An Interview with Dr. David Frawley (Pandit Vamadeva Shastri)

During the Yoga and Ayurveda training program that Dr. Frawley conducted in Yogaville this past summer, he gave an in-depth talk on the sacred nature of prana. Here, he shares these insights and emphasizes that prana is the closest thing to divinity within us all.

We are various manifestations of prana. We live through breathing, which is an intake and release of prana. Even eating is an intake and release of prana, as is the intake of sensory impressions. Happiness is something we seek mainly through prana. How? We want to go faster and faster—whether it’s on water skis, on snow skis, in cars or in rockets—that experience of propulsion is nothing but prana. We spend all this money for recreation, entertainment and pranic sensory experiences.

But what does the yogi do? The yogi realizes that controlling the prana within, connecting to the pranic forces of the ananda (bliss) within—through pranayama—provides all enjoyment at no cost, with no dependency and no potentially adverse side effects or diseases. What Yoga teaches us is very simple: Our prana is caught in duality: attraction-repulsion, pleasure-pain and even inhalation-exhalation—the flow of the breath through the right and left nostrils, or solar and lunar nadis (energy channels). So, we’re not experiencing a unitary state of prana, we’re experiencing the divided, conflicted, dualistic state of prana.

It’s the same with our thoughts and awareness. Our emotions are caught between attractions and repulsions, likes and dislikes. Our minds are also caught, fragmented and broken by dualism. That’s what gets us agitated and causes us to look for happiness externally. It’s particularly difficult in our society today to focus or concentrate the mind because of the mass media. We’ve been taught to give our attention externally, which, is in effect, to give our prana awayand, thus, to give away our lives. In our society today we’ve become spectators. Our main choices in life usually involve what form of entertainment we will be seeking. Whereas our real question should be, why do we need to be entertained? Why do we need to have our minds occupied at all?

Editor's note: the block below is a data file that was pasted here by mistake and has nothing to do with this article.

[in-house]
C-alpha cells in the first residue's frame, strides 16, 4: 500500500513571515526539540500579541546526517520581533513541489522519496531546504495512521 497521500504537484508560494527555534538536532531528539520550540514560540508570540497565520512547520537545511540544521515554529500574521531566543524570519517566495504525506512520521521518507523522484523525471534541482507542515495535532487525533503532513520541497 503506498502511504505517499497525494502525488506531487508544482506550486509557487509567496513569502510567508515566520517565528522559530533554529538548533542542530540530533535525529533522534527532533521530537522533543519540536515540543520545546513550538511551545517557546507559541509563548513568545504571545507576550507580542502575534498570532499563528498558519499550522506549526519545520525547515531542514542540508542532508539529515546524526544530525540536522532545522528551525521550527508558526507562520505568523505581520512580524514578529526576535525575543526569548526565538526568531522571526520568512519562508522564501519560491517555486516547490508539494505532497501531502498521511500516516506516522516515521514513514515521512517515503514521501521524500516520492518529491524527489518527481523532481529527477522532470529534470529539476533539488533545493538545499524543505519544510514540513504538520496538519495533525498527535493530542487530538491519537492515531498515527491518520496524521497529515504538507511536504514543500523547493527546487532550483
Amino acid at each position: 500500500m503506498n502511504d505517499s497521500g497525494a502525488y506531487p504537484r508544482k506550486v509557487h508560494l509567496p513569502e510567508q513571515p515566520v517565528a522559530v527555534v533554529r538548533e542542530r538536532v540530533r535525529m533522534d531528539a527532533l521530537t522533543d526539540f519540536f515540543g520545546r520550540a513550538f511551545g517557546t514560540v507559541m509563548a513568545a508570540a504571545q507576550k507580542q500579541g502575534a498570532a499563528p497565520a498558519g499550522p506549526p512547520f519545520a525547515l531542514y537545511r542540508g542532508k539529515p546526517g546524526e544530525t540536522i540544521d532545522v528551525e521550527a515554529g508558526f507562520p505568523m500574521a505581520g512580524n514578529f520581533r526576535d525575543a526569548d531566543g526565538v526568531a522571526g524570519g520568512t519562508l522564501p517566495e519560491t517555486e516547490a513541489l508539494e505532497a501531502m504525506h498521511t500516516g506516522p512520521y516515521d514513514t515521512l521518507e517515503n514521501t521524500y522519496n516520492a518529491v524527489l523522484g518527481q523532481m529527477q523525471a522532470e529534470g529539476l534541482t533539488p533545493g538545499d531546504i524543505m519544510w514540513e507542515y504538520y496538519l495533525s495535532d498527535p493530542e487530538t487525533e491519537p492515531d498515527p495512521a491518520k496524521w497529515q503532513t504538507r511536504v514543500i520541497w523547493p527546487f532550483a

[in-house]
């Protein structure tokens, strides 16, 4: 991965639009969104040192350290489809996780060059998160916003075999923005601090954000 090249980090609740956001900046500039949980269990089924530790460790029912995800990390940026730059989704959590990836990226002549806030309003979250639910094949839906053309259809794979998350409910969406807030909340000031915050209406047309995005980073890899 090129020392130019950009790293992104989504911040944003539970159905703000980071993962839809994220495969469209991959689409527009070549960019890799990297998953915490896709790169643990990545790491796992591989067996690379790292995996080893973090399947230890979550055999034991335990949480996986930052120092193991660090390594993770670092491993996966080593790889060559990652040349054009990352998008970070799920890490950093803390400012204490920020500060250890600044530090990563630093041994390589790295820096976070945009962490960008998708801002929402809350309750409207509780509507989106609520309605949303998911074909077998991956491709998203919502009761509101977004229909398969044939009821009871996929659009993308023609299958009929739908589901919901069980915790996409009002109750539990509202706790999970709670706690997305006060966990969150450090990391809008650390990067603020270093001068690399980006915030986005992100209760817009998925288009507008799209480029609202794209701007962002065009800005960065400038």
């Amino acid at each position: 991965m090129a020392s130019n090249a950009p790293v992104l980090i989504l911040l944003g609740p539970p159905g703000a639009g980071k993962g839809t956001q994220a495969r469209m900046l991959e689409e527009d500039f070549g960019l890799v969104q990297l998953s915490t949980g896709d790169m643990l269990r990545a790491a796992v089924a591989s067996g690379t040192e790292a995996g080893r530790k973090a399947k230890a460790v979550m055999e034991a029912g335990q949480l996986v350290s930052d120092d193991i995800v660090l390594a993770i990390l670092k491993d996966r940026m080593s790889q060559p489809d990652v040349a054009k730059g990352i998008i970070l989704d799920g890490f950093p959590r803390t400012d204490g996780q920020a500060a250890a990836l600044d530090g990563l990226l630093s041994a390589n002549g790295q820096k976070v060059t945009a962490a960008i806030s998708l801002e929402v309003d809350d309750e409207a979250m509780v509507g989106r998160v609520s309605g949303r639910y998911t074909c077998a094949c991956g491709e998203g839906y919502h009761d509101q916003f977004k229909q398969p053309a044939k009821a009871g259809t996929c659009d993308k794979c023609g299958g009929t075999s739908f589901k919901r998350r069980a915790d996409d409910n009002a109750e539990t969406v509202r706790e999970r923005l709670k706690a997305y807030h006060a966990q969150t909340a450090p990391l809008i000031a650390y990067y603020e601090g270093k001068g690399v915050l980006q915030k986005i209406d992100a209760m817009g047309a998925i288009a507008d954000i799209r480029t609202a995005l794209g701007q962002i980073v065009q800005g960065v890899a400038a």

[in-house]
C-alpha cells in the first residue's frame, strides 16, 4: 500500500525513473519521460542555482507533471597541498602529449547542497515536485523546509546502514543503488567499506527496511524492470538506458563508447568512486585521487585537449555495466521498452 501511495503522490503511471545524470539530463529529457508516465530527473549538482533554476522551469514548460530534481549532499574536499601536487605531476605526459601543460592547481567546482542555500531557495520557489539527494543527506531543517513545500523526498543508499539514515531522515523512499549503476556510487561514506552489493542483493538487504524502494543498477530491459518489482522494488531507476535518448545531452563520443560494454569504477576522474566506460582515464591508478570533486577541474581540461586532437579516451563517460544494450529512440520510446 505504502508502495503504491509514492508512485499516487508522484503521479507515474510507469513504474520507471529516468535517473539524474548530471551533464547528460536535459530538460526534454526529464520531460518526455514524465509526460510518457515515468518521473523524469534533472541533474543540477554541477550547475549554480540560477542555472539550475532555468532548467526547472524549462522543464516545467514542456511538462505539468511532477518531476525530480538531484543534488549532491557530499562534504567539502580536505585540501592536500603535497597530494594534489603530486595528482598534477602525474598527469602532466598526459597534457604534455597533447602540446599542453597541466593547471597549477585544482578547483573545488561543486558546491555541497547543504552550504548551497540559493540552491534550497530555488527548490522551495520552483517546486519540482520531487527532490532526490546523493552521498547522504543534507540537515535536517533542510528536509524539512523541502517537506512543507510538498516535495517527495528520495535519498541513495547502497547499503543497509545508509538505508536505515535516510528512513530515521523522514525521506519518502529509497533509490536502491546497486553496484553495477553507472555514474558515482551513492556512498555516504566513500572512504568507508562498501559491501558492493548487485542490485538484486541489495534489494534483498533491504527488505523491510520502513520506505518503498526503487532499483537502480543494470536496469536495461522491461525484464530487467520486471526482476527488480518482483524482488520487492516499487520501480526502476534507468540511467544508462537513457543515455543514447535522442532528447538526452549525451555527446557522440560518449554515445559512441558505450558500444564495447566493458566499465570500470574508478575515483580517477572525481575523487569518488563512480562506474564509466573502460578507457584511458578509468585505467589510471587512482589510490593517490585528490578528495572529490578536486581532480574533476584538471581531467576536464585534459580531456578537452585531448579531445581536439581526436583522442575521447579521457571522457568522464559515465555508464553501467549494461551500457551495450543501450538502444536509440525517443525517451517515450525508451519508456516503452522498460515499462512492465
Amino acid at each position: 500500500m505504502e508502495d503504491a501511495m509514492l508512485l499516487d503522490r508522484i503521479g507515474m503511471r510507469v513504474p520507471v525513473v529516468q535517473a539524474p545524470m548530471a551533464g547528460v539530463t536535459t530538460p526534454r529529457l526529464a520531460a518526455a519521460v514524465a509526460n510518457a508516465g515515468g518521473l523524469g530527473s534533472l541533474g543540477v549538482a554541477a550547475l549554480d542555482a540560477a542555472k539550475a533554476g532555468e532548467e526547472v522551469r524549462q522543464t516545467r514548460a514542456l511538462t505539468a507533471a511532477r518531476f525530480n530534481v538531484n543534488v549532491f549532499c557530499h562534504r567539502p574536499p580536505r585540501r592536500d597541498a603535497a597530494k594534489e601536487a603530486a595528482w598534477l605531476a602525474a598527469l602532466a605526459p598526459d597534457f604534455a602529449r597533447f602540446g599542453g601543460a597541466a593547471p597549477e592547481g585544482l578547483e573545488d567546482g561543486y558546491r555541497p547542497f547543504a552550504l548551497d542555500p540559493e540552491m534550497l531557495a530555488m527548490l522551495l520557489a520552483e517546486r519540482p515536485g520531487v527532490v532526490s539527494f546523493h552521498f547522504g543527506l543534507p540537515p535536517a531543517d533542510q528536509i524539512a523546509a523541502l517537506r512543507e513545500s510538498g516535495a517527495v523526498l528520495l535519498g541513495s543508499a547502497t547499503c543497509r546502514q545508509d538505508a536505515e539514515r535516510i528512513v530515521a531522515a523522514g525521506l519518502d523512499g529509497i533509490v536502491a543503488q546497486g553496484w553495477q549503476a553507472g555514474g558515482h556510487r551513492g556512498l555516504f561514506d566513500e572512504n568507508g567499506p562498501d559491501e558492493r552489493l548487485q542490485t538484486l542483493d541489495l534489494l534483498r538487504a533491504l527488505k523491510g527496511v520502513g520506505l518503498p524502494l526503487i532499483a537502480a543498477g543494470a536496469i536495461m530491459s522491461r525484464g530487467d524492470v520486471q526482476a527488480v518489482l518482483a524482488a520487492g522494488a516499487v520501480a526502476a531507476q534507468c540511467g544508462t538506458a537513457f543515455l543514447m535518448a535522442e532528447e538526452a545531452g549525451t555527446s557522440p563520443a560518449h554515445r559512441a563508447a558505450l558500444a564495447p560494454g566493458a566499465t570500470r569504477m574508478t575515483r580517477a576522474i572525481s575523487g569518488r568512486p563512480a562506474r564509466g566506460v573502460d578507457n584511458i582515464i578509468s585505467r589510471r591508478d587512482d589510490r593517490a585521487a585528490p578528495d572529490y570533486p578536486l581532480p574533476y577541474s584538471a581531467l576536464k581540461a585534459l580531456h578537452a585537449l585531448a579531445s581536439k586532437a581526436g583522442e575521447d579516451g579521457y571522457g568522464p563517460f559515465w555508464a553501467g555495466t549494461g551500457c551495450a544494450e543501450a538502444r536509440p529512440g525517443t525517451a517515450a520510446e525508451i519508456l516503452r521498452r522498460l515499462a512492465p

Yoga teaches we can be self-sufficient and happy within. There is a direct connection to the cosmic prana, and we can access the prana of nature. Most of us live on the prana of the media, which keeps us caught up in the social, political, economic world. I’m not saying they are not important, but that they shouldn’t overshadow our own inner reality. Through Ayurveda and Yoga, we learn to connect with the greater prana of nature—the sky, clouds, waters, the trees, plants, food and animals. The deepest and greatest prana comes from space and silence. The greatest renewal comes from inaction. Yoga, in the deeper sense, is not so much a way of doing, but as Swami Satchidananda says, it’s a way of undoing. We’re already doing too much and having too much done to us; we’re too caught up in all the busyness and we don’t have the space to be. We need the space to breathe.

One of the secrets of pranayama is to treat prana as sacred. Prana is the closest thing to divinity within you. After all, it’s prana that sustains the body during the state of deep sleep. It’s prana that keeps us going on all levels. One of the beauties of the breath is that it can be voluntary or involuntary. You can voluntarily work with the breath but, if you don’t, it doesn’t mean the breath stops. The breath is our organic connection to prana, to life and to cosmic intelligence. It’s a tremendous power. We can use the breath to draw in more energy from the outer world and to draw divine grace and blessings from the inner world.

All of us want to live forever. No one wants to die. Our primary and deepest motivation is life, is prana, is to connect to life more and more. We each, however, define life in a certain way: A musician finds life in music; a diver finds life under the sea. What is the deeper, universal life? We find that by moving within. We need to look for the sattvic prana, or the unifying prana. What happens when you are deeply engaged in something?….

Read the rest of this article in the Fall 2010 issue of Integral Yoga Magazine.